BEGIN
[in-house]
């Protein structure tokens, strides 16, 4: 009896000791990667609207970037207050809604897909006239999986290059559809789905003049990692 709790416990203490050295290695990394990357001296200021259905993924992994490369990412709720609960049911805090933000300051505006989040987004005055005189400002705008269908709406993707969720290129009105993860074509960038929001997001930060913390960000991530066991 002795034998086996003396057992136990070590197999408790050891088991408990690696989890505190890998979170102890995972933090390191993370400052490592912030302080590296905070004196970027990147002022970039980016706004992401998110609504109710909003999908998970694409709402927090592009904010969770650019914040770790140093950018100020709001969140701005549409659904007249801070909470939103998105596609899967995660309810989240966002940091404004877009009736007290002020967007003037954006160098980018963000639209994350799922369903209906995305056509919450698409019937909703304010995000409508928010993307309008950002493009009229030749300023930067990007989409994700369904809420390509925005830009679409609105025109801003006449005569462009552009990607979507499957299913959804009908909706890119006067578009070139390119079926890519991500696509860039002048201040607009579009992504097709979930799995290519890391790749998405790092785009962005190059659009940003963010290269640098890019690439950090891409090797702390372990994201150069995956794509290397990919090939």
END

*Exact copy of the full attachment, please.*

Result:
[in-house]
């Protein structure tokens, strides 16, 4: 009896000791990667609207970037207050809604897909006239999986290059559809789905003049990692 709790416990203490050295290695990394990357001296200021259905993924992994490369990412709720609960049911805090933000300051505006989040987004005055005189400002705008269908709406993707969720290129009105993860074509960038929001997001930060913390960000991530066991 002795034998086996003396057992136990070590197999408790050891088991408990690696989890505190890998979170102890995972933090390191993370400052490592912030302080590296905070004196970027990147002022970039980016706004992401998110609504109710909003999908998970694409709402927090592009904010969770650019914040770790140093950018100020709001969140701005549409659904007249801070909470939103998105596609899967995660309810989240966002940091404004877009009736007290002020967007003037954006160098980018963000639209994350799922369903209906995305056509919450698409019937909703304010995000409508928010993307309008950002493009009229030749300023930067990007989409994700369904809420390509925005830009679409609105025109801003006449005569462009552009990607979507499957299913959804009908909706890119006067578009070139390119079926890519991500696509860039002048201040607009579009992504097709979930799995290519890391790749998405790092785009962005190059659009940003963010290269640098890019690439950090891409090797702390372990994201150069995956794509290397990919090939």